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Junior docs outside Department of Health

Empty chair: Dr Rachel Clarke and Dr Dagan Lonsdale wait for Jeremy Hunt outside the Department of Health

Junior doctors today began an “indefinite” peaceful protest outside the Department of Health in a bid to reopen talks with Jeremy Hunt and end the dispute over new contracts.

Dr Rachel Clarke and Dr Dagan Lonsdale began their protest at 10.30am and vowed to remain in place in Whitehall for 24 hours. They will be replaced for 12 hours a day, seven days a week, by colleagues also keen to force a breakthrough.

The action comes ahead of plans by the British Medical Association to withdraw emergency cover provided by junior doctors for the first time ever, between 8am and 5pm on April 26 and 27, in an escalation of the row over the imposition of “unsafe” new contracts this summer.

The junior doctors launched the protest after the Health Secretary said his door was “always open”. However the Government has refused to return to talks after a fourth walkout on two days last week.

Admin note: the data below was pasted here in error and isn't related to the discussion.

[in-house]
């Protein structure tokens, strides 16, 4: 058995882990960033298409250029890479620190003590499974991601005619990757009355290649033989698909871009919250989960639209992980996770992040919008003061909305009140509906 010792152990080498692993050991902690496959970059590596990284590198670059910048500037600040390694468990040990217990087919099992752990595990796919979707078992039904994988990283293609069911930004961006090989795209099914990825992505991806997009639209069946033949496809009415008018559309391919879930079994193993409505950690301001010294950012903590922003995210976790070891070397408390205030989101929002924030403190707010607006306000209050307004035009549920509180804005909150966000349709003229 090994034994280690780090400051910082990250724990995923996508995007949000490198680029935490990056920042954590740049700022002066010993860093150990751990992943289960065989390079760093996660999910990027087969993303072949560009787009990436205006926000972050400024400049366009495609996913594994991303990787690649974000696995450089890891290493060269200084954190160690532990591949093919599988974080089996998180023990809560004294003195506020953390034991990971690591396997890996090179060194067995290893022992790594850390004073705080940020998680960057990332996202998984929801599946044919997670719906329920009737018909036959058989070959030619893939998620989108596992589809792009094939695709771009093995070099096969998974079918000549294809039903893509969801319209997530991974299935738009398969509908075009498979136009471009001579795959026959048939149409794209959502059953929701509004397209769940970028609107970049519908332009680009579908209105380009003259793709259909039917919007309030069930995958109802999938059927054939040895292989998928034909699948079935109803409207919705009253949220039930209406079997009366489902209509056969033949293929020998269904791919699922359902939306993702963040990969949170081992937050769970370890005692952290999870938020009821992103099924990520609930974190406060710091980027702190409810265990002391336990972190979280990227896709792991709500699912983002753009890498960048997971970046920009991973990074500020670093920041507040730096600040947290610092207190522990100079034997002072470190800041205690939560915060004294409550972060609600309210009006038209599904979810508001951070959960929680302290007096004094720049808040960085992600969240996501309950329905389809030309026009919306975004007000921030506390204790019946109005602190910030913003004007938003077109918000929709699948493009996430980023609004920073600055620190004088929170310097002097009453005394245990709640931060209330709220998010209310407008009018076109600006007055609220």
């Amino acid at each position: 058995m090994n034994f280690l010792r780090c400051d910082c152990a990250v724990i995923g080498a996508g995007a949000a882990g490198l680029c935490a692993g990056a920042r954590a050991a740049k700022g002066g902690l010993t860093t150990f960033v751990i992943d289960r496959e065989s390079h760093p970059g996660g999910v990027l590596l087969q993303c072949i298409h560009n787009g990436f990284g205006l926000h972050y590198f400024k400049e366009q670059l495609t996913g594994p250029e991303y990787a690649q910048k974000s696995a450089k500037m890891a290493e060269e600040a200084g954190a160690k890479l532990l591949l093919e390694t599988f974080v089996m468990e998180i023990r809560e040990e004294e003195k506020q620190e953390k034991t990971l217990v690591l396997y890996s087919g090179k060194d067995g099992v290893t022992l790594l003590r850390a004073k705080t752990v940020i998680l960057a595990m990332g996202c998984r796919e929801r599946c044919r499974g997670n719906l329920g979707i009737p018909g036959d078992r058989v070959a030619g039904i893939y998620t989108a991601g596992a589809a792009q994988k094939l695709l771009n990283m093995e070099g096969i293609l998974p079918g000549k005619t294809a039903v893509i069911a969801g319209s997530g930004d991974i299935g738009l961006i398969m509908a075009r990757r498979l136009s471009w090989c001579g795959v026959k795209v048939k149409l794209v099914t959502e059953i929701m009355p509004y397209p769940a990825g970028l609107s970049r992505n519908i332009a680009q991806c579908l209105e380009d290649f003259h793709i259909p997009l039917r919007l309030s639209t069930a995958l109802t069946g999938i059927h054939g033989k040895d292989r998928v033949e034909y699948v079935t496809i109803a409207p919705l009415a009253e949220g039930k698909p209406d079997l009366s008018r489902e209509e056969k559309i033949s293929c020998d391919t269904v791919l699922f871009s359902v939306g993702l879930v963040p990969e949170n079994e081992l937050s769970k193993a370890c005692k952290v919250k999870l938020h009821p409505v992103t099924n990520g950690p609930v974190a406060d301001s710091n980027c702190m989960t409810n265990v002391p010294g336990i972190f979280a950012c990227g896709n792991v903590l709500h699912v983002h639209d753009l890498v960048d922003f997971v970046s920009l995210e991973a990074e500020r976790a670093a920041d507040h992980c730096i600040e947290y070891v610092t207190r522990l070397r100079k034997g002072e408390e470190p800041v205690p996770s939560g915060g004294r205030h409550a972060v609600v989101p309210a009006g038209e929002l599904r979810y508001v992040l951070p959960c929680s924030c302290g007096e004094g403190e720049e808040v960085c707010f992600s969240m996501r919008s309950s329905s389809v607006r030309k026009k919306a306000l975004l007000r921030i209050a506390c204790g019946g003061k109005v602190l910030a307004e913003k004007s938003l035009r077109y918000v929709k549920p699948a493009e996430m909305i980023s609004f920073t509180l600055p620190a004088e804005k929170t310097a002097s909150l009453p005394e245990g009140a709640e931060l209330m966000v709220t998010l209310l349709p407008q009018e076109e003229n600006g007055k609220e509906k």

Dr Clarke, who works in Oxford, said: “None of us can understand why Jeremy Hunt is burying his head in the sand and refusing to talk when an all-out strike is days away.
“Grassroots doctors are absolutely desperate. Dialogue is so obviously the only way to end this dispute. All of us have a duty here to put patients first and do everything possible to avert further strikes.

“The BMA wants to talk, so why on earth won’t Jeremy Hunt get back around the table? If patient safety really mattered to him, he’d be there already.”

Dr Lonsdale, an intensive care registrar at St George’s hospital, in Tooting, who was previously caught on TV trying to speak to Mr Hunt, said: “I am here because I have a duty to raise concerns about the safety of patients within the NHS.

“Political leaders should be working with the profession to solve problems and improve care, not simply bulldoze concerns into the dust. Doctors like me have dedicated our lives to providing safe and effective care for others. We have no interest in healthcare policy that is driven by soundbite electioneering.”